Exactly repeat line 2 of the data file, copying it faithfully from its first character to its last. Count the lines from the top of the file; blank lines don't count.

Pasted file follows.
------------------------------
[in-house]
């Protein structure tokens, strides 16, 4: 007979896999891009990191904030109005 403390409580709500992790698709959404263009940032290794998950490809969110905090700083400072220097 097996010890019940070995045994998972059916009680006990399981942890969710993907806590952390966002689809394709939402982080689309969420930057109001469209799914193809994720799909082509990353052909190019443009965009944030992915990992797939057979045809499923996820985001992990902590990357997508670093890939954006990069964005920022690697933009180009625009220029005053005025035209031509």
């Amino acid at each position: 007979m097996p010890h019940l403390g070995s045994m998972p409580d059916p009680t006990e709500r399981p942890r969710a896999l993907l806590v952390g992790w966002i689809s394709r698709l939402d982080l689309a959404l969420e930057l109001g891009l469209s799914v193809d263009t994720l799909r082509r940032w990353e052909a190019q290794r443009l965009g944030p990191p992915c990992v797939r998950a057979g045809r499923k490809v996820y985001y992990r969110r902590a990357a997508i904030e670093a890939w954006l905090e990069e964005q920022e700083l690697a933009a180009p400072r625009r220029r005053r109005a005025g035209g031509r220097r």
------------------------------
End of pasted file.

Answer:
């Protein structure tokens, strides 16, 4: 007979896999891009990191904030109005 403390409580709500992790698709959404263009940032290794998950490809969110905090700083400072220097 097996010890019940070995045994998972059916009680006990399981942890969710993907806590952390966002689809394709939402982080689309969420930057109001469209799914193809994720799909082509990353052909190019443009965009944030992915990992797939057979045809499923996820985001992990902590990357997508670093890939954006990069964005920022690697933009180009625009220029005053005025035209031509």